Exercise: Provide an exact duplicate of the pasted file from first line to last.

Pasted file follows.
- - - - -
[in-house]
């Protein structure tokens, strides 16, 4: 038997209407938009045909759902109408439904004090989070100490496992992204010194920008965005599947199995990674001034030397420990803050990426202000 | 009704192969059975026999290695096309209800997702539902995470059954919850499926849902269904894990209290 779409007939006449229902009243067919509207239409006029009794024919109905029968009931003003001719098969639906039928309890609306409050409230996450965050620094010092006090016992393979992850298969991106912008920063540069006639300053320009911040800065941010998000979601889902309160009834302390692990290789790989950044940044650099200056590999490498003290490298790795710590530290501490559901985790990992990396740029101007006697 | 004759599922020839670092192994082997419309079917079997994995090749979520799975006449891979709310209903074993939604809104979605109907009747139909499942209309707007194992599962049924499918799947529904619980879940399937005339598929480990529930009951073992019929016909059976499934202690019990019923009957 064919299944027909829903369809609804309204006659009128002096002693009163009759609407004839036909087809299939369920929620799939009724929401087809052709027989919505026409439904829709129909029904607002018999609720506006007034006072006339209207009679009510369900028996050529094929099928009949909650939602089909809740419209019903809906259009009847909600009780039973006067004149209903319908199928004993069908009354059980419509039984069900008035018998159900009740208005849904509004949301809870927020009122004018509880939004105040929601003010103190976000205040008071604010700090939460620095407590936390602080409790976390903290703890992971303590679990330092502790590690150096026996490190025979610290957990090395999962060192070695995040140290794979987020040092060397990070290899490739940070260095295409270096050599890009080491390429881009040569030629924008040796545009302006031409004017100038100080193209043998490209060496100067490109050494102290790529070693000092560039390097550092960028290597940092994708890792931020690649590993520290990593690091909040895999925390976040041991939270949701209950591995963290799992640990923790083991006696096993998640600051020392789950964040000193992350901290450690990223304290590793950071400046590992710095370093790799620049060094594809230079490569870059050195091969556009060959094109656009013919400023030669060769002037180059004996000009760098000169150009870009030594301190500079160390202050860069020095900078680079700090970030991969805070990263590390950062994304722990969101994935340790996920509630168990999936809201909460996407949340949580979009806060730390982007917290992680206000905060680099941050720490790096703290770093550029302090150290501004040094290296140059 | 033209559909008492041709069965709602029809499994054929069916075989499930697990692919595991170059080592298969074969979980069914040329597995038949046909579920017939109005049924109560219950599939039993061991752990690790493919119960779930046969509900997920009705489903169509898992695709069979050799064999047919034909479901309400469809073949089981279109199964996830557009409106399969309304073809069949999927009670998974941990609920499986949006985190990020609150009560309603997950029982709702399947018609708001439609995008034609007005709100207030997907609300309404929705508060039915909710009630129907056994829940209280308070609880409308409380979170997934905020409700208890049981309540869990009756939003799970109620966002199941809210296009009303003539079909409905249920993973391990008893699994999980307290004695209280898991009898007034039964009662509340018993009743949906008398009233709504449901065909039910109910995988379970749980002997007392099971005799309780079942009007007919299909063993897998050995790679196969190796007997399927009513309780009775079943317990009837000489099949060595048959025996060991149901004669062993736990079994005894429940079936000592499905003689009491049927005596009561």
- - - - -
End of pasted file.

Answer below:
[in-house]
């Protein structure tokens, strides 16, 4: 038997209407938009045909759902109408439904004090989070100490496992992204010194920008965005599947199995990674001034030397420990803050990426202000 | 009704192969059975026999290695096309209800997702539902995470059954919850499926849902269904894990209290 779409007939006449229902009243067919509207239409006029009794024919109905029968009931003003001719098969639906039928309890609306409050409230996450965050620094010092006090016992393979992850298969991106912008920063540069006639300053320009911040800065941010998000979601889902309160009834302390692990290789790989950044940044650099200056590999490498003290490298790795710590530290501490559901985790990992990396740029101007006697 | 004759599922020839670092192994082997419309079917079997994995090749979520799975006449891979709310209903074993939604809104979605109907009747139909499942209309707007194992599962049924499918799947529904619980879940399937005339598929480990529930009951073992019929016909059976499934202690019990019923009957 064919299944027909829903369809609804309204006659009128002096002693009163009759609407004839036909087809299939369920929620799939009724929401087809052709027989919505026409439904829709129909029904607002018999609720506006007034006072006339209207009679009510369900028996050529094929099928009949909650939602089909809740419209019903809906259009009847909600009780039973006067004149209903319908199928004993069908009354059980419509039984069900008035018998159900009740208005849904509004949301809870927020009122004018509880939004105040929601003010103190976000205040008071604010700090939460620095407590936390602080409790976390903290703890992971303590679990330092502790590690150096026996490190025979610290957990090395999962060192070695995040140290794979987020040092060397990070290899490739940070260095295409270096050599890009080491390429881009040569030629924008040796545009302006031409004017100038100080193209043998490209060496100067490109050494102290790529070693000092560039390097550092960028290597940092994708890792931020690649590993520290990593690091909040895999925390976040041991939270949701209950591995963290799992640990923790083991006696096993998640600051020392789950964040000193992350901290450690990223304290590793950071400046590992710095370093790799620049060094594809230079490569870059050195091969556009060959094109656009013919400023030669060769002037180059004996000009760098000169150009870009030594301190500079160390202050860069020095900078680079700090970030991969805070990263590390950062994304722990969101994935340790996920509630168990999936809201909460996407949340949580979009806060730390982007917290992680206000905060680099941050720490790096703290770093550029302090150290501004040094290296140059 | 033209559909008492041709069965709602029809499994054929069916075989499930697990692919595991170059080592298969074969979980069914040329597995038949046909579920017939109005049924109560219950599939039993061991752990690790493919119960779930046969509900997920009705489903169509898992695709069979050799064999047919034909479901309400469809073949089981279109199964996830557009409106399969309304073809069949999927009670998974941990609920499986949006985190990020609150009560309603997950029982709702399947018609708001439609995008034609007005709100207030997907609300309404929705508060039915909710009630129907056994829940209280308070609880409308409380979170997934905020409700208890049981309540869990009756939003799970109620966002199941809210296009009303003539079909409905249920993973391990008893699994999980307290004695209280898991009898007034039964009662509340018993009743949906008398009233709504449901065909039910109910995988379970749980002997007392099971005799309780079942009007007919299909063993897998050995790679196969190796007997399927009513309780009775079943317990009837000489099949060595048959025996060991149901004669062993736990079994005894429940079936000592499905003689009491049927005596009561």